Filtering on vertical pumps
July 1, 2012
Vertical pumps contain line bearings that support the drive shaft and require a source of flushing, lubrication and cooling. Although they are designed with some dry-run capability, prolonged dry running can lead to catastrophic failure of the pump, which is a potentially hazardous outcome in an ATEX environment.
Lubrication of the line bearings can be achieved in a number of ways, either using the pumped fluid or using a separate clean supply. Pumped fluids however, particularly in the oil and gas industry, usually contain varying amounts and sizes of particulates. If such a fluid is used to lubricate the bearings without any filtration the bearings will wear rapidly potentially leading to failure of the pump.
There are basically three options that can be considered for bearing lubrication that require different methods of filtering, either internal or external to the pump, and also a monitoring option for environments where it is critical the bearings do not run dry.
Filtration Option 1 – Internal flush (recirculation)
In this option some of the pumped fluid discharge is fed back to the line bearings to lubricate them. This is achieved with a tee-off below the base plate and the fluid is allowed to flow back through the bearings under gravity. The filter is usually contained in the tee-off.
The advantages of this arrangement are that there is no chance of any leakage as all the lubrication system is contained in the tank and drops back into the sump under gravity.
The disadvantages of this arrangement are that it is only suitable for relatively clean fluids with a 0.5mm and max 100ppm or the filter quickly becomes blocked requiring downtime of the pump to clean the filter. Also, without additional monitoring there is no way to know whether the filter is blocked which would lead to dry-running of the bearings.
Filtration Option 2 – External strainer (recirculation)
In this option the pumped fluid is still used to lubricate the line bearings, but an external strainer filters the fluid before it is fed back to the bearings. The external strainer system sits above the base plate and the filtered fluid is fed back to the bearings under gravity.
The advantages of this arrangement are that more contaminated fluids can be used for the bearing lubrication and the amount of particulates collected by the strainer can be quickly assessed as it above the base plate. It is also possible to have dual strainer baskets, so cleaning can take place without any pump downtime.
The disadvantages of this arrangement are that the fluid is now external to the pump and so care must be taken to prevent leakage, particularly when pumping hazardous or corrosive fluids through the strainers. Although the strainers can be assessed visibly, without additional monitoring there is still a chance that the strainer becomes blocked which would lead to dry running of the bearings.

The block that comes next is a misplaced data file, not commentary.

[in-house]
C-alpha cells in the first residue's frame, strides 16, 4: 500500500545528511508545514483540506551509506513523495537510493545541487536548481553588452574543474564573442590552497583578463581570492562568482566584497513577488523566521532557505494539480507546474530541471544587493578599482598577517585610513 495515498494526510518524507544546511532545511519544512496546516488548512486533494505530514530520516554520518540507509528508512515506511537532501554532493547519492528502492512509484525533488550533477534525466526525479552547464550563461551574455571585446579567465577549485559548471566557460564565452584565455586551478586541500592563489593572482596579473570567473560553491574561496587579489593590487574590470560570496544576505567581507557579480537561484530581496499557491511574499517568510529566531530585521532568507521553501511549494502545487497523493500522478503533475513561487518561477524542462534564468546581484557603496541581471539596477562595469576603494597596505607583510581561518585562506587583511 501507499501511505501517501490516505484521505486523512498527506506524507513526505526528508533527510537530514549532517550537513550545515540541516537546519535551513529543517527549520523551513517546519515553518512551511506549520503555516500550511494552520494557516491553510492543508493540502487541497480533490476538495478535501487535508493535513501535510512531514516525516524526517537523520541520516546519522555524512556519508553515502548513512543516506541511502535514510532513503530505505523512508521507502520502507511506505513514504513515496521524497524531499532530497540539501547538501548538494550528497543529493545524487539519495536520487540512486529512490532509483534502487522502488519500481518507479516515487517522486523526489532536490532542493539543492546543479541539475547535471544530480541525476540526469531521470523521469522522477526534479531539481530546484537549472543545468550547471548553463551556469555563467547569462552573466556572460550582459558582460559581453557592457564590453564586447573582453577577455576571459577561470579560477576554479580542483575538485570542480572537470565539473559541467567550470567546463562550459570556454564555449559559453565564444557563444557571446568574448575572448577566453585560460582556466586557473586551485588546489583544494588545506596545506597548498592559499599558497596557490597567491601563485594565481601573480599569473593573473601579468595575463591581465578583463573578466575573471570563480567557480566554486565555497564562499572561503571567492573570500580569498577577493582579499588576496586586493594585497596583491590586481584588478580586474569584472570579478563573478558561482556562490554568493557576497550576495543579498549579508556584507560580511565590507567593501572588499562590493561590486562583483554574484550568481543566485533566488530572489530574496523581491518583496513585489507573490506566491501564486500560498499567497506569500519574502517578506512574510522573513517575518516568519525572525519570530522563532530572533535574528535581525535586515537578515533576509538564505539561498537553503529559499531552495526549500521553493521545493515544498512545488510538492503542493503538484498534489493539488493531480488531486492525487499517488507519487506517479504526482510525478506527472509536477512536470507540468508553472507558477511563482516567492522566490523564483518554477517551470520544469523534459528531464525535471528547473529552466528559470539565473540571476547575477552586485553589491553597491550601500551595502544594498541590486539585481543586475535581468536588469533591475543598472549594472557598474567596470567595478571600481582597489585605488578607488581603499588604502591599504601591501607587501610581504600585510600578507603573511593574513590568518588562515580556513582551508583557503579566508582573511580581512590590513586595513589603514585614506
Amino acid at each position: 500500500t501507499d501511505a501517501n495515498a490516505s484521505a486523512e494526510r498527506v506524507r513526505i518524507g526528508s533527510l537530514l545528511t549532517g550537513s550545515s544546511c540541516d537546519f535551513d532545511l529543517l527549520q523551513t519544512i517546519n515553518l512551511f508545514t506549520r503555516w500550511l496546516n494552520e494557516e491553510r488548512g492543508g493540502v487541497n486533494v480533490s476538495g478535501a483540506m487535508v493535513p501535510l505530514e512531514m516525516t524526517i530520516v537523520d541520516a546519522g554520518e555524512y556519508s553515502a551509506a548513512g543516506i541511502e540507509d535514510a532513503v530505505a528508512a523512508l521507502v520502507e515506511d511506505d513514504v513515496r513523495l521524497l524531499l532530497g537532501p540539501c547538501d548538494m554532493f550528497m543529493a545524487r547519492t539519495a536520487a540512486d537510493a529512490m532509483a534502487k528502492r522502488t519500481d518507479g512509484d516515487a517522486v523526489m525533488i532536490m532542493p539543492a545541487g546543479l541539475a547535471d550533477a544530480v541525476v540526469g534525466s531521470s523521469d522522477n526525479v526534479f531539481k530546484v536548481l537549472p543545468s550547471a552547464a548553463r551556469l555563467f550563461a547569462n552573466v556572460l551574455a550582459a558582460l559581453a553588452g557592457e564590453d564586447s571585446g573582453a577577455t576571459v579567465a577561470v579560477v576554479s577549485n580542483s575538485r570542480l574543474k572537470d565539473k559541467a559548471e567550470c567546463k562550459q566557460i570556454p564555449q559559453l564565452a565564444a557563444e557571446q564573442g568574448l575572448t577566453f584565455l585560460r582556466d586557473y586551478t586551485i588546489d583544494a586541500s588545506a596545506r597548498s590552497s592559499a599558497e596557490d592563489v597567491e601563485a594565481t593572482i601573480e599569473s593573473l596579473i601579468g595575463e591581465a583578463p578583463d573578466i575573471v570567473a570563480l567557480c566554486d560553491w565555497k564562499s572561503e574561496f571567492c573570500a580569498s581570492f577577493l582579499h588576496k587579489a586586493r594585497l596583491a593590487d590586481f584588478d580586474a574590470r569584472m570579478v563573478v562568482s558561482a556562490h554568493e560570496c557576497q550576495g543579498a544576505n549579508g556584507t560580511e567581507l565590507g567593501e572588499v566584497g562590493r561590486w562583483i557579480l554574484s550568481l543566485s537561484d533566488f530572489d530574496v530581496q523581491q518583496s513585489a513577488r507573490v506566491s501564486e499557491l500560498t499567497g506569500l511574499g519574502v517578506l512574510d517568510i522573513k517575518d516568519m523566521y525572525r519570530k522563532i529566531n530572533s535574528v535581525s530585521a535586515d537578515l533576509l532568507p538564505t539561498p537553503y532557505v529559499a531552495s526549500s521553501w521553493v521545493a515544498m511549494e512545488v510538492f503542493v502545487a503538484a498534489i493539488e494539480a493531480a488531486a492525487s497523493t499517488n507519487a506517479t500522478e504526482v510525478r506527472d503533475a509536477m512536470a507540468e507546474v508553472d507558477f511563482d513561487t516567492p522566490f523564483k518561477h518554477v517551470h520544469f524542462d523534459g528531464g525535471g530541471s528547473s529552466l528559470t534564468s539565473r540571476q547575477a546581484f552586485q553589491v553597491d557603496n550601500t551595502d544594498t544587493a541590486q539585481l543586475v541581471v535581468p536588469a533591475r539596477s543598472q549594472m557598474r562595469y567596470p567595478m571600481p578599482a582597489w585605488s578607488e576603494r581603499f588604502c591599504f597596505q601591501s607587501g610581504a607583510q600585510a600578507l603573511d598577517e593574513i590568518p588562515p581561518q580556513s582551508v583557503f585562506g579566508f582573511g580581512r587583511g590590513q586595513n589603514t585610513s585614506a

Filtration Option 3 – Clean flush (dedicated)
In this option the pumped fluid is not used to lubricate the line bearings but a clean fluid supply is connected to the pump for this purpose.
The advantages of this arrangement are that no filtration system is necessary and the pumped fluid is maintained in a closed system. Any potential leakage path is minimised, and even if a leakage does occur with the fresh supply it would not be hazardous.
The disadvantages of this arrangement are that the fresh fluid flows through the bearing to the sump and is then pumped out with the rest of the fluid and discarded, which leads to increased costs for operating the pump. Although there is no filtration to block, without additional monitoring there is still a chance that the fresh fluid supply stops which would lead to dry-running of the bearings.
A failure of the line bearing lubrication can lead to a catastrophic failure of the pump and in some environments this can be extremely hazardous. In these cases it is essential to shut down the pump motor quickly if the lubrication system fails.
The solution is to use an intelligent control unit connected to a valve that ensures at start-up the valve is opened and fluid flow is present before the pump motor is started. Flow sensors in the pipes that carry the fluid to the bearings continue to monitor fluid flow and if they detect that the fluid to the bearings has reduced then the control unit can shut down the pump at a pre-determined level, preventing any dry-running of the bearings.
This monitoring arrangement can be used in any filtration and lubrication system and the system can be extended to monitor bearings temperatures, again shutting down the pump motor if temperatures exceed and pre-set limits.